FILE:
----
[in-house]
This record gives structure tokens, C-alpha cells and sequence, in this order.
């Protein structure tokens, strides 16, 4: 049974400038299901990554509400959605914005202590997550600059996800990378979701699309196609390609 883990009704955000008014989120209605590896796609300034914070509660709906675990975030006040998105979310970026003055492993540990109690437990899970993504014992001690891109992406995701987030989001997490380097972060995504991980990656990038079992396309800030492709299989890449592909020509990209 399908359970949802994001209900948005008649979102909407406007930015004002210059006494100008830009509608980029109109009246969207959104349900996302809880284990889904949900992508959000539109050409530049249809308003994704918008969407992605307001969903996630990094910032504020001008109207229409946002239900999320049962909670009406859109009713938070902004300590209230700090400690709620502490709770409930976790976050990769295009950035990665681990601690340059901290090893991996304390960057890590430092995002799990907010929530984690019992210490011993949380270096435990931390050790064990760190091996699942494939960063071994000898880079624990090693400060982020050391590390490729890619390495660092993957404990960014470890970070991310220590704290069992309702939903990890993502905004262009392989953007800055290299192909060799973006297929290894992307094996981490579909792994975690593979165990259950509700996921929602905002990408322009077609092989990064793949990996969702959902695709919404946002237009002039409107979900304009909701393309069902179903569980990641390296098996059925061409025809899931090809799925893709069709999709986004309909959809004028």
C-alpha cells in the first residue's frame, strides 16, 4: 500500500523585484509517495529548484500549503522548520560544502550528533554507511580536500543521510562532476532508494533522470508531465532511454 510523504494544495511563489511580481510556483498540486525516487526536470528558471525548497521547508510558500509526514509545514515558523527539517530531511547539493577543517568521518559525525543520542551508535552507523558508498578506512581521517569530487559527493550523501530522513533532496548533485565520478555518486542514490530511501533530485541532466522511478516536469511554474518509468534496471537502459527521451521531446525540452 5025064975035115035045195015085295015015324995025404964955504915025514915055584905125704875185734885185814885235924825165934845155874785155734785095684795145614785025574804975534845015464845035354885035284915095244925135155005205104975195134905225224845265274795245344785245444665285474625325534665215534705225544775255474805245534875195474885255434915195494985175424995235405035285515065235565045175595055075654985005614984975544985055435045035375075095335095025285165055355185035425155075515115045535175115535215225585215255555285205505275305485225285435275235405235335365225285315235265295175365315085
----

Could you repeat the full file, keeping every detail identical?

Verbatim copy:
[in-house]
This record gives structure tokens, C-alpha cells and sequence, in this order.
């Protein structure tokens, strides 16, 4: 049974400038299901990554509400959605914005202590997550600059996800990378979701699309196609390609 883990009704955000008014989120209605590896796609300034914070509660709906675990975030006040998105979310970026003055492993540990109690437990899970993504014992001690891109992406995701987030989001997490380097972060995504991980990656990038079992396309800030492709299989890449592909020509990209 399908359970949802994001209900948005008649979102909407406007930015004002210059006494100008830009509608980029109109009246969207959104349900996302809880284990889904949900992508959000539109050409530049249809308003994704918008969407992605307001969903996630990094910032504020001008109207229409946002239900999320049962909670009406859109009713938070902004300590209230700090400690709620502490709770409930976790976050990769295009950035990665681990601690340059901290090893991996304390960057890590430092995002799990907010929530984690019992210490011993949380270096435990931390050790064990760190091996699942494939960063071994000898880079624990090693400060982020050391590390490729890619390495660092993957404990960014470890970070991310220590704290069992309702939903990890993502905004262009392989953007800055290299192909060799973006297929290894992307094996981490579909792994975690593979165990259950509700996921929602905002990408322009077609092989990064793949990996969702959902695709919404946002237009002039409107979900304009909701393309069902179903569980990641390296098996059925061409025809899931090809799925893709069709999709986004309909959809004028």
C-alpha cells in the first residue's frame, strides 16, 4: 500500500523585484509517495529548484500549503522548520560544502550528533554507511580536500543521510562532476532508494533522470508531465532511454 510523504494544495511563489511580481510556483498540486525516487526536470528558471525548497521547508510558500509526514509545514515558523527539517530531511547539493577543517568521518559525525543520542551508535552507523558508498578506512581521517569530487559527493550523501530522513533532496548533485565520478555518486542514490530511501533530485541532466522511478516536469511554474518509468534496471537502459527521451521531446525540452 5025064975035115035045195015085295015015324995025404964955504915025514915055584905125704875185734885185814885235924825165934845155874785155734785095684795145614785025574804975534845015464845035354885035284915095244925135155005205104975195134905225224845265274795245344785245444665285474625325534665215534705225544775255474805245534875195474885255434915195494985175424995235405035285515065235565045175595055075654985005614984975544985055435045035375075095335095025285165055355185035425155075515115045535175115535215225585215255555285205505275305485225285435275235405235335365225285315235265295175365315085